Pearline M. Tyson, Ph.D. is an Adjunct Professor at the University of Maryland Baltimore County (UMBC), whose expertise includes African studies, international policy and development, education, race, diversity, and inclusion. Her research is centered around finding inequities in systems and the lasting impact of those inequities on communities of color. Dr. Tyson believes a major challenge in international development is the lack of diversity of those working in the field. Her most recent project, Current Landscape of Engagement between USAID and Historically Black Colleges and Universities, which she co-authored with Shanelle Chambers Haile (featured below), examines the barriers HBCUs have experienced in partnering with the United States Agency of International Development (USAID). Dr. Tyson believes by strengthening the partnership between HBCUs and USAID, more students and faculty from these institutions will have the same opportunities to participate in development projects around the world as students attending other institutions.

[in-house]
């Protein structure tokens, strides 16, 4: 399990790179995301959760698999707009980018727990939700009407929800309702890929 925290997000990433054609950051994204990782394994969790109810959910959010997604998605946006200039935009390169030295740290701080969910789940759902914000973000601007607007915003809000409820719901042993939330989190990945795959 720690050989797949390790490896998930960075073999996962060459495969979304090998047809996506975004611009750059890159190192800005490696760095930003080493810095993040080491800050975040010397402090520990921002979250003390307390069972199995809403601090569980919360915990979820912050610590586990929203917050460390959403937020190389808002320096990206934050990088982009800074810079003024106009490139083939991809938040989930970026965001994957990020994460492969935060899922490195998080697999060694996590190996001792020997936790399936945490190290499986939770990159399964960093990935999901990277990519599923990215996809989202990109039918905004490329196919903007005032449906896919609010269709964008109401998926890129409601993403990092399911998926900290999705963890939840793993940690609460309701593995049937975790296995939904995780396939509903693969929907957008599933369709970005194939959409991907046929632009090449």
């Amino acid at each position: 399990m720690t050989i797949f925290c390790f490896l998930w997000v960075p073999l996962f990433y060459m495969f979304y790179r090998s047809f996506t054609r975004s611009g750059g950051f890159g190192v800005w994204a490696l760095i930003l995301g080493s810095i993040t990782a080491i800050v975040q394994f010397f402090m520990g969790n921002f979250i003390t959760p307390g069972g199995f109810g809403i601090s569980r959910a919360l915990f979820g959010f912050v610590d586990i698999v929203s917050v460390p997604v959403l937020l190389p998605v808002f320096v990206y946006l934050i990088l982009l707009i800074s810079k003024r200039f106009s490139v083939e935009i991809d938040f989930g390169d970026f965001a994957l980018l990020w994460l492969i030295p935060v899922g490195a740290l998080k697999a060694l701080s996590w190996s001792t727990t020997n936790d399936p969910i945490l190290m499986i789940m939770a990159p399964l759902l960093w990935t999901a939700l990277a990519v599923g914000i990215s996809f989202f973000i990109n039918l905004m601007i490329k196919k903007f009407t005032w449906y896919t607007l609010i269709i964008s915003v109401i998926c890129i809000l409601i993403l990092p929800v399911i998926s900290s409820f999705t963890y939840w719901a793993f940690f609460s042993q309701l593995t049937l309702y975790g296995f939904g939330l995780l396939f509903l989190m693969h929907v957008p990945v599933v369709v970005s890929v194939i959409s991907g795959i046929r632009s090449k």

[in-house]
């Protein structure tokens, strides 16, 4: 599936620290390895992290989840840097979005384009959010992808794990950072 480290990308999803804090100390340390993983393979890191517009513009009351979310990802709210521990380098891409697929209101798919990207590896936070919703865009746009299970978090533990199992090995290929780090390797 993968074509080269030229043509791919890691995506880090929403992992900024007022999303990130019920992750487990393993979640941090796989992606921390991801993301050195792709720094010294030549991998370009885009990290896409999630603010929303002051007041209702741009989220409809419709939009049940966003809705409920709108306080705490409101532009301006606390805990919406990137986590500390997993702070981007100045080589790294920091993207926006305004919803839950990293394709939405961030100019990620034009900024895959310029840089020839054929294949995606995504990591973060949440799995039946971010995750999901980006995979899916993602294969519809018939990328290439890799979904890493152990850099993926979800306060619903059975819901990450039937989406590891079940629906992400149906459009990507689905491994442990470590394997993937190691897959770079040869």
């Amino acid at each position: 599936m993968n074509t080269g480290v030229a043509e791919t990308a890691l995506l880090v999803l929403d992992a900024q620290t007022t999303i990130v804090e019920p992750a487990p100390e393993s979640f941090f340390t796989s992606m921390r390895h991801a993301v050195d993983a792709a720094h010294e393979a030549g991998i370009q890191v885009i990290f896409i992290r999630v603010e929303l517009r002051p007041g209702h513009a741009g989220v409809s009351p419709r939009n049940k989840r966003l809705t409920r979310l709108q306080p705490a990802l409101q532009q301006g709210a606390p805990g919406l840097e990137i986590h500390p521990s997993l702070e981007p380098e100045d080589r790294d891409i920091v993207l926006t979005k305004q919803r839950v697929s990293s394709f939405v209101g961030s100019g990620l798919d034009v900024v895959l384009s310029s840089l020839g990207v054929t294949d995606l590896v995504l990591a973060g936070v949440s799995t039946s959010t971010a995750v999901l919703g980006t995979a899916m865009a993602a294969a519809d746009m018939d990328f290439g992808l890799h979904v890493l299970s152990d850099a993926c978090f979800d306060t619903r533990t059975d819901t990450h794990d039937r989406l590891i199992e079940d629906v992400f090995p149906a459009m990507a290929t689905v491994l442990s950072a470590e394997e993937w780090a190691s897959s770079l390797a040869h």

Dr. Tyson hopes the research she and Mrs. Haile conducted, “can serve as a model for other federal agencies, local governments, and nonprofits to use in examining their own barriers, knowledge gaps and partnerships with People of Color,” thus creating a “culture of equity and competence that guides the work of everyone from the top down.”